Write to Governor Kulongoski
Cut growth subsidies, not education or social services!
Now that Measure 30 has failed at the polls, Governor Kulongoski is preparing to enact a series of budget cuts to education and social services. The sad part of this is that if the State weren't subsidizing growth to the tune of $1 billion a year, he wouldn't have to!
We've drafted two letters:
- A short letter to send from Governor Kulongoski's website.
- A longer letter to mail to the Governor or adapt for a letter to the editor.
Why cut education and social services? End subsidies to growth, and use those revenues for programs for children, elderly, and sick. Nurture local economic problem solving and watch Oregon's economy grow.
Reduce state business tax breaks by 25 per cent and raise $3.1 billion. Cap income tax breaks at one-third present levels and raise another $1.7 billion. Eliminate the $40-$80,000 local "sprawl subsidy" for each new house built in an Oregon community and raise more billions.
"Tax breaks" and "sprawl subsidies" get us nowhere. Save billions and nurture local community self-reliance. Challenge communities to creatively analyze their economies and find solutions that fit. "Going local" diversifies Oregon's economic base and insulates it from economic cycles.
It all depends on how you cut. Cut one way and support efficient localized economic growth. Cut the other way and continue business as usual and increasing levels of population, consumption and pollution.
Send to Governor Kulongoski
There is no need for you to "juggle" anything. We need to fund those programs that provide the most safety, security, education and health benefits to the greatest number of taxpayers. Directing public funds to benefit the public builds a society and its economy from the bottom up.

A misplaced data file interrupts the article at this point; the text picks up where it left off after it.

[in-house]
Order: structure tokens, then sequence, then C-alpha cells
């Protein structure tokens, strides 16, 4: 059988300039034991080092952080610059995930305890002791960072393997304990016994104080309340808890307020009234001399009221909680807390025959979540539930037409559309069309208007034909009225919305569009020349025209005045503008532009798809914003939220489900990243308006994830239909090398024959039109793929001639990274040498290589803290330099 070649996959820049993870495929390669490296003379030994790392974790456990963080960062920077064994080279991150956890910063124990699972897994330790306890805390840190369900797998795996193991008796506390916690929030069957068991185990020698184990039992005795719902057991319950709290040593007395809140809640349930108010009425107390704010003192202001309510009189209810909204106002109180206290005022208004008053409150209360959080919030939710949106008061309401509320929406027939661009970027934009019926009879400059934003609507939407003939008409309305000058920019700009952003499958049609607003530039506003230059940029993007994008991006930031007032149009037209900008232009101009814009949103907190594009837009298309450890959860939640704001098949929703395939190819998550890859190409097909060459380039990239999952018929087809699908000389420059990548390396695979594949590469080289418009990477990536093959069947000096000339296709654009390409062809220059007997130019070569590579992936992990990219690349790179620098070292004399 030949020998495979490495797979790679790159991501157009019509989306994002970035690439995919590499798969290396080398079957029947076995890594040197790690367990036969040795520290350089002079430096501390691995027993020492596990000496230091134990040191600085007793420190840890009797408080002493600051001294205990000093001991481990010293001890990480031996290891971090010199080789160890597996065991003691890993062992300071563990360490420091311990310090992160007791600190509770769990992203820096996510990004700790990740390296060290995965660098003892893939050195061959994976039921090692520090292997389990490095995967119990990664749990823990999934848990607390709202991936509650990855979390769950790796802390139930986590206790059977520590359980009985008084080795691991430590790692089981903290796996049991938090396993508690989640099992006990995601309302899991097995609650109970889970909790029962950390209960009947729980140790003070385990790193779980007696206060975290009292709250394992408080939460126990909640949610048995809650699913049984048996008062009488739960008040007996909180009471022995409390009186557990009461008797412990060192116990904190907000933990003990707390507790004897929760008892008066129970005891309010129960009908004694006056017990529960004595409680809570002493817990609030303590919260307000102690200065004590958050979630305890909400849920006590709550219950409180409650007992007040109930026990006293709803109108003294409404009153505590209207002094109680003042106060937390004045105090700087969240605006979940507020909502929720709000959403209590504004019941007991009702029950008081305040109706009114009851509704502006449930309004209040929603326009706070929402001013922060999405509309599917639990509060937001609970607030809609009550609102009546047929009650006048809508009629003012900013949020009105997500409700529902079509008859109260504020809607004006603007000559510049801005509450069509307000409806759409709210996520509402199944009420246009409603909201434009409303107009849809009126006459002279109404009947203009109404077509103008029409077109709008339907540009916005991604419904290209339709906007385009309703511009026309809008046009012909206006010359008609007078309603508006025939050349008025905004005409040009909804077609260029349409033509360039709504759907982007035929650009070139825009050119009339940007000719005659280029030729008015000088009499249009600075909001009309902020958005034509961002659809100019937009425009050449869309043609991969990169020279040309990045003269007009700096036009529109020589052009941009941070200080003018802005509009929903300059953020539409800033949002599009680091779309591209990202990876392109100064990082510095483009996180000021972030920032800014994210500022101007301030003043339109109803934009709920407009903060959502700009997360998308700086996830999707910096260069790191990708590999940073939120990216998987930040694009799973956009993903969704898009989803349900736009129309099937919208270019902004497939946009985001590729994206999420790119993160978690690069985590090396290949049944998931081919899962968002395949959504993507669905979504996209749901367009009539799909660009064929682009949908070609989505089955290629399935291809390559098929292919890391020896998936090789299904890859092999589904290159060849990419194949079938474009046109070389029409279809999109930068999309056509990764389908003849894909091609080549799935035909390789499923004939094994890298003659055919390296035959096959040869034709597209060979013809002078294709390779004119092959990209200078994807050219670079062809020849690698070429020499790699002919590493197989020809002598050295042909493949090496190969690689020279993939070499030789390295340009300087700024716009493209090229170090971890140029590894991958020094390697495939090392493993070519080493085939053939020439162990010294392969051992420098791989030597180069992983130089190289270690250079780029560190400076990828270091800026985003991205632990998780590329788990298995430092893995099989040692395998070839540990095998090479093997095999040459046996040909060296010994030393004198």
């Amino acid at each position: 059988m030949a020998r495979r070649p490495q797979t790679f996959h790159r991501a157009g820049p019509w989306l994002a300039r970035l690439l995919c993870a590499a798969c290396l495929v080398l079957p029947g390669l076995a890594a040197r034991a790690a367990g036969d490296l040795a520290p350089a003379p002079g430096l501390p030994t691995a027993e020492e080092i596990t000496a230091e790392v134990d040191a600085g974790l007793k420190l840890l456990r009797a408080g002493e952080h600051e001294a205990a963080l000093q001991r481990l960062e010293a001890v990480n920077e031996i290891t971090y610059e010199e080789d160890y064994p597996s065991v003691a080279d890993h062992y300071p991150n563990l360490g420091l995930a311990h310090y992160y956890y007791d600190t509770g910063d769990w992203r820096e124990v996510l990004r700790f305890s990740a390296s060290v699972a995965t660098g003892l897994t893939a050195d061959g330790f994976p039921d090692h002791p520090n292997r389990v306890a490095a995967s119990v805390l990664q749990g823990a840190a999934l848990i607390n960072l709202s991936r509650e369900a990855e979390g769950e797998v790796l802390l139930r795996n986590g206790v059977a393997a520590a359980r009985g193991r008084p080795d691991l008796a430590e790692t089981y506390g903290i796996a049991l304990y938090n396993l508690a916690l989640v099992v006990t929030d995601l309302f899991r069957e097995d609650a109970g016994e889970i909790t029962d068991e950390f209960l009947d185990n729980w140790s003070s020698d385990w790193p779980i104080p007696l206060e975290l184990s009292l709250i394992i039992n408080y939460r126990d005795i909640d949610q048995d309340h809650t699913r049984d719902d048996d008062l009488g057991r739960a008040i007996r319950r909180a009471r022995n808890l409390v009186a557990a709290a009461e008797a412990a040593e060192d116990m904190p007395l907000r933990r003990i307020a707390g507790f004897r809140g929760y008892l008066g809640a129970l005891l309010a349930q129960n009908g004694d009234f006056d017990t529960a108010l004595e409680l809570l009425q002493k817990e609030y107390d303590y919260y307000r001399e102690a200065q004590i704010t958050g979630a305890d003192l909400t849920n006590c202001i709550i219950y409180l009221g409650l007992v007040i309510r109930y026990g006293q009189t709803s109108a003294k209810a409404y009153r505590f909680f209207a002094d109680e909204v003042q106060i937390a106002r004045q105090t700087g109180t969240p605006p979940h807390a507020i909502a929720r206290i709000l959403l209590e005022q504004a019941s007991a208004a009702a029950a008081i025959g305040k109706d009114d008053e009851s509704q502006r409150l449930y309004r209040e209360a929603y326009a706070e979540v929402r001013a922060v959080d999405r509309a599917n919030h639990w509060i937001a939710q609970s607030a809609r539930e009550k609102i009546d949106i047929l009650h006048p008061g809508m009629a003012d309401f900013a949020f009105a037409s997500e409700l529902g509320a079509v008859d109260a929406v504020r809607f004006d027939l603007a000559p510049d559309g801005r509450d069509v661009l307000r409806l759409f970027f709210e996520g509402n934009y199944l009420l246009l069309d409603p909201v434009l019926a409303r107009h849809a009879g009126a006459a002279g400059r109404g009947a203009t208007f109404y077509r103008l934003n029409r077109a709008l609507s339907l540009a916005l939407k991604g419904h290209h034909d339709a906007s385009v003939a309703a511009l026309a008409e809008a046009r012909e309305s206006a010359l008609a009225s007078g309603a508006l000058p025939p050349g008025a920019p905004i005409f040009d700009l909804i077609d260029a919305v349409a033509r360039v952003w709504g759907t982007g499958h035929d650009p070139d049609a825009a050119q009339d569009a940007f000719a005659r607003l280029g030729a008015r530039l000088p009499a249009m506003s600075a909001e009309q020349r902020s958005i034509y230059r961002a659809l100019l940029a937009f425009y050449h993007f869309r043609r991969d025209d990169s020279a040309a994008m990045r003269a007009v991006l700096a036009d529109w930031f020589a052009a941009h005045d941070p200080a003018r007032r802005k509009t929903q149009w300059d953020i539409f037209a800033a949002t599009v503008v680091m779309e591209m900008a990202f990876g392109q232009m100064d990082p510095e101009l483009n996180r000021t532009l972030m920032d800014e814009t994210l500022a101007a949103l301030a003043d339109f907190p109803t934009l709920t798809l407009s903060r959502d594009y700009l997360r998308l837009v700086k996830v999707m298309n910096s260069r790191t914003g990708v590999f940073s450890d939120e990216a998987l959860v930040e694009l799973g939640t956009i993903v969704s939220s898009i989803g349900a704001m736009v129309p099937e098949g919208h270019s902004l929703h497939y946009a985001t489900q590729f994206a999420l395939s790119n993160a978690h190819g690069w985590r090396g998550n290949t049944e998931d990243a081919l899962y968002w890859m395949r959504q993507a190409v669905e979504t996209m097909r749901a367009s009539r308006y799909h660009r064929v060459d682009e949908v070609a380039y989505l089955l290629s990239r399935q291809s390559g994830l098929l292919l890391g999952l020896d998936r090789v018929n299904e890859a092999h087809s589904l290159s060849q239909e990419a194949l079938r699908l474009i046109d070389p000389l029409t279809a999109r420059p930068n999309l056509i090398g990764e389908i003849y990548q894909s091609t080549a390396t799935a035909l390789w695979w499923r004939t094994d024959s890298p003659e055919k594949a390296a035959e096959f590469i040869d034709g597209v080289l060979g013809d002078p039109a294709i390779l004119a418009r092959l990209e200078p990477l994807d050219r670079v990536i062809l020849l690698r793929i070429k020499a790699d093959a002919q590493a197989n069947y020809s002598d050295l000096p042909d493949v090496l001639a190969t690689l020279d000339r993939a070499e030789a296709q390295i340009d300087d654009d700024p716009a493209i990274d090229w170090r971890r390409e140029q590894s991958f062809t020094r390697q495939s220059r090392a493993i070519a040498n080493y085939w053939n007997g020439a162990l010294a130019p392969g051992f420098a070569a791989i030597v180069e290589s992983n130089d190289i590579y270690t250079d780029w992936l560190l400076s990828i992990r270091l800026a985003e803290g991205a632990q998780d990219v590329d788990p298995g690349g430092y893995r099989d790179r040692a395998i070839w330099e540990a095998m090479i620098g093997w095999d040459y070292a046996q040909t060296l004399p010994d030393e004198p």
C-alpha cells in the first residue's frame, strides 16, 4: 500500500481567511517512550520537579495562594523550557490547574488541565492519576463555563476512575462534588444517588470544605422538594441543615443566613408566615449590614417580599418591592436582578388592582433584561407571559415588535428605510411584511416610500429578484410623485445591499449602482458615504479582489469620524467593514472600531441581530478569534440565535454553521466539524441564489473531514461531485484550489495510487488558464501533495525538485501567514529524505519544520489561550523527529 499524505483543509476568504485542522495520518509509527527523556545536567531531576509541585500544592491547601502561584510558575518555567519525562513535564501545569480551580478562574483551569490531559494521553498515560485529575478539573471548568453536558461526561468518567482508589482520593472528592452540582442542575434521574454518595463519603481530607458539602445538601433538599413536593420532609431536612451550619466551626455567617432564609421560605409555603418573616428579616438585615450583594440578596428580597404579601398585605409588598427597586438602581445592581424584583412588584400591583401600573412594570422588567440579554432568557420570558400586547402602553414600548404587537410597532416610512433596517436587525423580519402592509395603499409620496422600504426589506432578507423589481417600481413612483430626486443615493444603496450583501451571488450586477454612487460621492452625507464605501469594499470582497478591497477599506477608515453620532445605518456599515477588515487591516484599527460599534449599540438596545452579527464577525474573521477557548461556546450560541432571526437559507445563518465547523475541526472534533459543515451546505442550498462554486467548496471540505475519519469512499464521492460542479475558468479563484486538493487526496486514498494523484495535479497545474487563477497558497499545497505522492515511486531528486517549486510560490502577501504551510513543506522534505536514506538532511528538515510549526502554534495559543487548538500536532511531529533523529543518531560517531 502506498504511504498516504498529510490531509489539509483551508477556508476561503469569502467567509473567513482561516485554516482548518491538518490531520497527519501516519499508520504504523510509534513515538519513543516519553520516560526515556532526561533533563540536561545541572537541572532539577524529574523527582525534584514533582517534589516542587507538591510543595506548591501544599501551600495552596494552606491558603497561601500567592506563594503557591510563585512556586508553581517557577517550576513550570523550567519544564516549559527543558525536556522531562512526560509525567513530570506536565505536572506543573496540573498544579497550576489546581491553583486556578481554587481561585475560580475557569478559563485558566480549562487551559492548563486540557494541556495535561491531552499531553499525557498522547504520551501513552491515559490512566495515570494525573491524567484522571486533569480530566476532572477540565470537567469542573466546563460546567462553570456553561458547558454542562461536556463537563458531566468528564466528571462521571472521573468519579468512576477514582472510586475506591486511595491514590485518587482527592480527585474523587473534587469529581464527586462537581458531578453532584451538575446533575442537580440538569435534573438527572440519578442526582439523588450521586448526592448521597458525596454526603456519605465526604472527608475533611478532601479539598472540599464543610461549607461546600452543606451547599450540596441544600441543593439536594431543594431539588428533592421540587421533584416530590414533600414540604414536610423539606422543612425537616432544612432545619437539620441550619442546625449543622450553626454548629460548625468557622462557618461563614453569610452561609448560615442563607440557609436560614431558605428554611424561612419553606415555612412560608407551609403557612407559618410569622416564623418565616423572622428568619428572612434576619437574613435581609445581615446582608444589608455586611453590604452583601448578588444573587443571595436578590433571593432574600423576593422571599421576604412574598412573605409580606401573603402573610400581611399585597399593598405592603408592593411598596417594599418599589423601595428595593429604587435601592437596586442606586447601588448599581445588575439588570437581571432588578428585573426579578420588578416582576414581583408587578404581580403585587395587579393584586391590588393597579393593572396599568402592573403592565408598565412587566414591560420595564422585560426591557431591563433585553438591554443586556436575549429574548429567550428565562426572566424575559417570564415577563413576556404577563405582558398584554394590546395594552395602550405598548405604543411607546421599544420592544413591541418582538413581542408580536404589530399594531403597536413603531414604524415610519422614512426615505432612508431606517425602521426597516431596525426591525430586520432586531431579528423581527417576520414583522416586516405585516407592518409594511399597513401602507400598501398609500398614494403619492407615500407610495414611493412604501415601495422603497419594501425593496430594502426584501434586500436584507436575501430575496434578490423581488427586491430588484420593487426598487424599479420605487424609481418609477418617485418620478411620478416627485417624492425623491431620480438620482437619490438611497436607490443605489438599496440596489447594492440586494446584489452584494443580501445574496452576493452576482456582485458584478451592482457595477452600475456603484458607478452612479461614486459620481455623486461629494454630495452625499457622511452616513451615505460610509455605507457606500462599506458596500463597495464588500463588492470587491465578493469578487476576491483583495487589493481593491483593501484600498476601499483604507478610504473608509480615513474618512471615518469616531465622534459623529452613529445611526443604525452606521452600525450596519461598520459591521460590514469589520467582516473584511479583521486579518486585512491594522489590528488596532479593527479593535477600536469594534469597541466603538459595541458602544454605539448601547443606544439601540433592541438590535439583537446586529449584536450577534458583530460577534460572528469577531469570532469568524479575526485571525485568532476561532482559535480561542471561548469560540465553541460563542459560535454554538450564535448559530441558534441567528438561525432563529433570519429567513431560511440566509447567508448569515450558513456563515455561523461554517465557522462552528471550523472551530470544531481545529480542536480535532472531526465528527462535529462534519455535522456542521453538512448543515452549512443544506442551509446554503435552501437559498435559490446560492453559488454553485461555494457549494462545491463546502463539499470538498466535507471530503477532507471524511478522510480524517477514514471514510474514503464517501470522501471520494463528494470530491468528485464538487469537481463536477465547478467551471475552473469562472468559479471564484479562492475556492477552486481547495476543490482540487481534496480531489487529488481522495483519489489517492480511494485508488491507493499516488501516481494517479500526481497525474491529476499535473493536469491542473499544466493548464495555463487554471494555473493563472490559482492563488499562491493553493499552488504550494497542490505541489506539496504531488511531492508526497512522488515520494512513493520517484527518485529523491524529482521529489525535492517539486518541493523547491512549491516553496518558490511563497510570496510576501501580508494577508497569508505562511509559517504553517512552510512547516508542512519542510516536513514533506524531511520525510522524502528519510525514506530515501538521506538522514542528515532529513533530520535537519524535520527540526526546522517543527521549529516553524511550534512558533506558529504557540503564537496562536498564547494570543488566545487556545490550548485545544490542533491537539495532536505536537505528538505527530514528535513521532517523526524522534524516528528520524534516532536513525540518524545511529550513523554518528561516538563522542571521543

We can't rely on subsidizing business as usual. There is little proof that business tax breaks create jobs. A simple 25% reduction in all state tax breaks to business would raise $3.1 billion for the state, schools and local government. Capping income tax breaks at 33 cents on the dollar would recover another $1.7 billion. (Oregon Reveneue Coalition)
Added to the tax breaks are the subsidies we pay the real estate industry to cover our landscape with their sprawl. Each new house built in an Oregon community requires from $40,000 to $83,000 in publicly funded services (ex. schools, police and fire services, libraries and much more). If Oregon communities want to keep service levels up they must go into debt to pay these costs. At a very low 1.9%, a $1 million, 20-year bond requires over $9 million to repay it. Property tax limitations (ex. Measures 5,47 and 50) make it difficult for communities to raise taxes to payoff these bonds. Tomorrow's classrooms and the increased public services new growth requires are not getting funded.
There is a better alternative to "trickle down" economics and subsidies. We can use a fraction of what it's costing us to subsidize economic development that stimulates increasing levels of population and consumption and nurture community self reliance. So called "going local" liberates communities from the uncertainties of single-employer economies; diversifies and helps insulate communities from international and national economic cycles; scales economic activity more appropriately to a specific location; reduces economic growth that depends on increasing levels of population and consumption; increases the level of community social interaction; increases local control; increases the local "multiplier effect" as more dollars re-circulate within a community and much more.
There are more practical things for you to do than juggle.
Mail to Governor Kulongoski:
160 State Capitol
900 Court Street
Salem, OR 97301-4047